And there were loads of waders about including Ruff.

We also saw Golden Plover, Dunlin and quite a few Little Stint. Off the coast there were a few Arctic Skua, Gannet, a fly few through Red Breasted Merganser, a few Sarnie Terns and a Red Throated Diver.

Lookind across to Thornham.

We stopped for a Bacon Roll for breakfast and then went to Old Hunstanton.

Meadow Pipit

There were loads of Waders, Knot, Sanderling, Bar Tailed Godwit.



Bar-Tailed Godwit

We were chuffed to find some wheatear and this Whinchat

We then went to the Jolly Sailors at Brancaster Staithe for lunch. We saw four Buzzards high over head but this little beauty was the real star!

A Hummingbird Hawk Moth.

This chap was obliging.

We headed back to Titchwell. At one point 4 buzzards were high overhead and one was "odd".

The left hand bird is a Curlew Sandpiper


Spotted Redshank.

Friday, September 19, 2008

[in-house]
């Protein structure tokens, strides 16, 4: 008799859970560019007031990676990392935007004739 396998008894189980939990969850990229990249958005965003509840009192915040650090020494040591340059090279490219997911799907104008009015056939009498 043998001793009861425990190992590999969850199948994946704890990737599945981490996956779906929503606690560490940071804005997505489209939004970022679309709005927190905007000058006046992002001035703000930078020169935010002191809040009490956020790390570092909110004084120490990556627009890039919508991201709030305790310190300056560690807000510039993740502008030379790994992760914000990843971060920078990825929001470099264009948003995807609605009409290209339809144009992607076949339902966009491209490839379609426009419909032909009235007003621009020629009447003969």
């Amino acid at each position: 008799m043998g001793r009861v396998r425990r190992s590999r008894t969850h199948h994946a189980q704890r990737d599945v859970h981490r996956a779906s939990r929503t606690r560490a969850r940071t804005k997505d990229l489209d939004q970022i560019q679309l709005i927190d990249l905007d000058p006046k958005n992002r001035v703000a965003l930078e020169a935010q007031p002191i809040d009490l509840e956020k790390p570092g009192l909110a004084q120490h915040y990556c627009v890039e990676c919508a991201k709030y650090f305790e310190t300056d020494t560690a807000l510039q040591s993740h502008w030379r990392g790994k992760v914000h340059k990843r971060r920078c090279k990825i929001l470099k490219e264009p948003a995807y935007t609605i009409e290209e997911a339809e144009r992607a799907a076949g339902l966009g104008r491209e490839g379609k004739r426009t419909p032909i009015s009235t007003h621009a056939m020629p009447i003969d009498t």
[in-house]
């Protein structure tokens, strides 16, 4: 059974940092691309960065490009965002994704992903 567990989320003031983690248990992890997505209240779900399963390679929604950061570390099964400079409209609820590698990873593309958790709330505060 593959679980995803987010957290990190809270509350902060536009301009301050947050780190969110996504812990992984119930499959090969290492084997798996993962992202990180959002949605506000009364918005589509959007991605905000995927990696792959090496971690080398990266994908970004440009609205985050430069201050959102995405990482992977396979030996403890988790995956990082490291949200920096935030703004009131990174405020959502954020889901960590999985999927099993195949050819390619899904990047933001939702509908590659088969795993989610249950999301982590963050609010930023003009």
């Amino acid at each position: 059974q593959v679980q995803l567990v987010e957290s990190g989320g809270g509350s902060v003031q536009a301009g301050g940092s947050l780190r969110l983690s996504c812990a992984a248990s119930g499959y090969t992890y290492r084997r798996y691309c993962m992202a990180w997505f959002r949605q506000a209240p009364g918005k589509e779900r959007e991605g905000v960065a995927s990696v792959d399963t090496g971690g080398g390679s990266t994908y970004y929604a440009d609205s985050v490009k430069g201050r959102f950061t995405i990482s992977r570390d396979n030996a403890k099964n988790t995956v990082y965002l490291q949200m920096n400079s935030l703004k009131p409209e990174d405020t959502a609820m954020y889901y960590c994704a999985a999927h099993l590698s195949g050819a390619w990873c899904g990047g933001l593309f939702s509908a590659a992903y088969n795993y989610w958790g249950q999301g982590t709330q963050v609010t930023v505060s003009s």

Black Fox

This video of a Black Fox may interest some of you.

In the UK Black Foxes are incredibly rare but they are much commoner in North America.

Thursday, September 18, 2008

and a surprise for you

I had a meeting in London today, the meeting was by London Bridge railway station which just happens to be 5 minutes walk from Southwark Cathedral. So good little blogger that I am I packed the camera and after the meeting finished spent my lunch hour taking photos for you.

Southwark Cathedral was originally a priory and at the time of the dissultion of the monastries it became a parish church. The nave and tower was rebuilt by the Victorians after the original collapsed. The eastern end is restored medieval. In 1905 it was elevated to a Cathedral. Given it was originally a priory and was conceived as a "great" church it is considered to be one of 26 vintage English Cathedrals, a parish church cathedral like the ones at Chelmsford and Derby are not considered Vintage Cathedrals as the were never conceived as "great" churches.

The situation is awful and get a decent external shot is hard (my excuse and I'm sticking to it).

Local cat.

I wandered the 5 minutes up the road to take some views from the Thames.

You can see St Paul's across the river.

A red bus and you can see the Gherkin (the glass building behind the bus in the back).

You can see HMS Belfast and Tower Bridge and to the left at the back the Tower of London.

And then went back to work (my first lunch break of the week!!).